The Last Station doesn't look particularly striking on Blu-ray. In fact it looks quite soft although this may be an authentic representation of the film - the 1080P transfer isn't going to be demo for any system owner.  I questioned my capture method, but double checked and also suspected DNR which may have removed some of the inherent grain. I can't be positive but I think the best course of action will be to compare it to the Optimum UK edition and maybe even the DVD. It is a bit dumbfounding - more so as I kind of liked the film - especially the performances but close-ups were never as crisp as many may have anticipated. Colors shine in some scenes but overall the image exhibits a heavy, thick appearance, that while retaining a film-like look, just has no depth or crispness. We'll eventually compare the UK edition but I've heard similar complaints. The Last Station was probably shot in this manner.














Audio :

The DTS-HD Master 5.1 at 3869 kbps is quite competent although the film doesn't have the type of aggression that might make the track more prominent. It does it's job very well - Sergei Yevtushenko's score can impress and it is rendered tightly and crisply. There are optional subtitles.



Extras :

Supplements offer some great commentary - a relaxed first with Plummer and Mirren and a second with director Michael Hoffman. Reflections of production from the performance standpoint and another, a more technical view, from the intelligent helmsman. The Missed Station Outakes had a lot of humorous missed lines etc. and there are also some Deleted Scenes, A Tribute to Christopher Plummer and the ability to watch with movieIQ™+sync and BD-Live connect you to real-time information on the cast, music, trivia and more while watching the film. A fab group of extras!



The film is very good - perhaps a shade dry - but it has many positives and should have been more highly lauded in my opinion. The Blu-ray probably won't impress any adopters of the new format - in fact - they may be scratching their heads like I was. I wish I had seen this theatrically to give me a better frame of reference and the simple fact that the film has a lot to offer. McAvoy continues to impress and Plummer + Mirren volley back and forth as two of the best in their profession. I strongly recommend seeing the film but just be prepared for the Blu-ray's lack of video superlatives but the extensive extras (commentaries) do make up for it.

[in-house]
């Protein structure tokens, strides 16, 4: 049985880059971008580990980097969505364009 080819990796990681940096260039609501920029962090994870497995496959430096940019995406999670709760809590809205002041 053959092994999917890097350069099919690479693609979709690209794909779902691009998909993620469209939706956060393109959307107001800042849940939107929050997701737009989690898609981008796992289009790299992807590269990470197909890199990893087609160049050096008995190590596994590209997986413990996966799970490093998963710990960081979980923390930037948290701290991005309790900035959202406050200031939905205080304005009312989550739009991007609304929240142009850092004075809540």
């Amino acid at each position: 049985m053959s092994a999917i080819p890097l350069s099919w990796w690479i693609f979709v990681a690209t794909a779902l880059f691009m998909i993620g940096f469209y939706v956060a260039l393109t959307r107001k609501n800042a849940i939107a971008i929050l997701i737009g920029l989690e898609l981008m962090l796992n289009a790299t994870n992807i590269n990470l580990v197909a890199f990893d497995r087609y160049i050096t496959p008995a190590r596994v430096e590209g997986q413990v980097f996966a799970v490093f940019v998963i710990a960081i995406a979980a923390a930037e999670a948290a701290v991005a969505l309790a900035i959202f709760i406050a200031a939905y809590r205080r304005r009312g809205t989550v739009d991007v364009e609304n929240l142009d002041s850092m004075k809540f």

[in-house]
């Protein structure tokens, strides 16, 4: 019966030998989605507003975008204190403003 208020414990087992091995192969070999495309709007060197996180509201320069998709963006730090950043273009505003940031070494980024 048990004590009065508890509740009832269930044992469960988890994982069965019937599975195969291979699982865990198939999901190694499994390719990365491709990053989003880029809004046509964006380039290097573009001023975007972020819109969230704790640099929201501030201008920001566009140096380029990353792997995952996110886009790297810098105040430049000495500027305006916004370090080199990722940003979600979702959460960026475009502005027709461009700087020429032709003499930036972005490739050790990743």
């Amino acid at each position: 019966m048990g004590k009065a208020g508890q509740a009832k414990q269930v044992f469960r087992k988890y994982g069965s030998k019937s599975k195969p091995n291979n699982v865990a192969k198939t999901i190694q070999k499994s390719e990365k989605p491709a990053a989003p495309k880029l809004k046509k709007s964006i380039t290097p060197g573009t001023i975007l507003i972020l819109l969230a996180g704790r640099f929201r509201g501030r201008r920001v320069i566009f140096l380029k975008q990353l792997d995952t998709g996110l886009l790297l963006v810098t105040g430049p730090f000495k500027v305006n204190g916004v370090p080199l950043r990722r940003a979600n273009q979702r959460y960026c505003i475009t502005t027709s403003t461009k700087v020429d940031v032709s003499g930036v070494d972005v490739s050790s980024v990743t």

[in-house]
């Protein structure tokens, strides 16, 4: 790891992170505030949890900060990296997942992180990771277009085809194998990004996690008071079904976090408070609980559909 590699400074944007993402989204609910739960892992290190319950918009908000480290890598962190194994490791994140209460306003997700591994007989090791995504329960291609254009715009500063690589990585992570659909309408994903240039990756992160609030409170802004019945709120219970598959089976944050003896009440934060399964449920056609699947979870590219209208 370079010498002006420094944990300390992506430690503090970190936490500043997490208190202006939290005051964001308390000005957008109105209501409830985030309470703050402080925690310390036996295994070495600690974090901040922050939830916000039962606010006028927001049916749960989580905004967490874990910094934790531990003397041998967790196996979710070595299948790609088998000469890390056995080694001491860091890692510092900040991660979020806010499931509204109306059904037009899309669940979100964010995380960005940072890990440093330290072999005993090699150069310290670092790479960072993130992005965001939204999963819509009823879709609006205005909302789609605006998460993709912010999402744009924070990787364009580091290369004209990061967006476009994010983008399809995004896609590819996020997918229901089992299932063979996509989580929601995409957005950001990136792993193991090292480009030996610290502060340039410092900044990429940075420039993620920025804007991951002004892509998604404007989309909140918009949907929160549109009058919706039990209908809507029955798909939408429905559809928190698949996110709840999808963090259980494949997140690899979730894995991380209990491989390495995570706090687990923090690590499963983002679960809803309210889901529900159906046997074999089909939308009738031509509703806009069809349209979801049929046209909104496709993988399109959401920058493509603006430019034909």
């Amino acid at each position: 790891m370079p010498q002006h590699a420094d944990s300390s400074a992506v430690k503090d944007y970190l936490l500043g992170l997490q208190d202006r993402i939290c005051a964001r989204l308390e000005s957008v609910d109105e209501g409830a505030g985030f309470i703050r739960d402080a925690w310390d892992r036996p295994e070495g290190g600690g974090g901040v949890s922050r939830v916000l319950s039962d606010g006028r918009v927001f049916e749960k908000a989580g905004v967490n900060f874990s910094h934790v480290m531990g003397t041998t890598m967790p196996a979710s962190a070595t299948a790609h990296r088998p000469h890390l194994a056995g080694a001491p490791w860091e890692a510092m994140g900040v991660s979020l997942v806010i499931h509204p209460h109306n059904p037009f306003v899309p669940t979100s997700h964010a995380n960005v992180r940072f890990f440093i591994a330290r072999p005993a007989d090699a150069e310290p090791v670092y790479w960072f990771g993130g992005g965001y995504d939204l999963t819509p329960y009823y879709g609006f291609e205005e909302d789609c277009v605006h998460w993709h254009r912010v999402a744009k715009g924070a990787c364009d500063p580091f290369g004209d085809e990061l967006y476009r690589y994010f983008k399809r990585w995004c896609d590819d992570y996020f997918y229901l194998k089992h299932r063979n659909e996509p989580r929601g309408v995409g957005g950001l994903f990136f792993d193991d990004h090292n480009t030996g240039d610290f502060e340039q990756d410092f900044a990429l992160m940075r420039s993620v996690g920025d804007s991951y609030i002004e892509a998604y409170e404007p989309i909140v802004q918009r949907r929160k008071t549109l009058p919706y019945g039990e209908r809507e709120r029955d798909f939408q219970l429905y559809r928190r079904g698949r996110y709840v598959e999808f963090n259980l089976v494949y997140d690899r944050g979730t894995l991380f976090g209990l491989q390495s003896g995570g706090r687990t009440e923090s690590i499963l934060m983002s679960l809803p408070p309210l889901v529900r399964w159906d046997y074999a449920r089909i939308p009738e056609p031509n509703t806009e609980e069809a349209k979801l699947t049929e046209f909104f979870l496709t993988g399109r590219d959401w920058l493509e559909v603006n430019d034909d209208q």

Gary Tooze

June 21st, 2010




About the Reviewer: Hello, fellow Beavers! I have been interested in film since I viewed a Chaplin festival on PBS when I was around 9 years old. I credit DVD with expanding my horizons to fill an almost ravenous desire to seek out new film experiences. I currently own approximately 9500 DVDs and have reviewed over 3500 myself. I appreciate my discussion Listserv for furthering my film education and inspiring me to continue running DVDBeaver. Plus a healthy thanks to those who donate and use our Amazon links.

Although I never wanted to become one of those guys who focused 'too much' on image and sound quality - I find HD is swiftly pushing me in that direction. So be it, but film will always be my first love and I list my favorites on the old YMdb site now accessible HERE.  

Gary's Home Theatre:

60-Inch Class (59.58” Diagonal) 1080p Pioneer KURO Plasma Flat Panel HDTV PDP6020-FD

Oppo Digital BDP-83 Universal Region FREE Blu-ray/SACD Player
Momitsu - BDP-899 Region FREE Blu-ray player
Marantz SA8001 Super Audio CD Player
Marantz SR7002 THX Select2 Surround Receiver
Tannoy DC6-T (fronts) + Energy (centre, rear, subwoofer) speakers (5.1)

APC AV 1.5 kVA H Type Power Conditioner 120V

Gary W. Tooze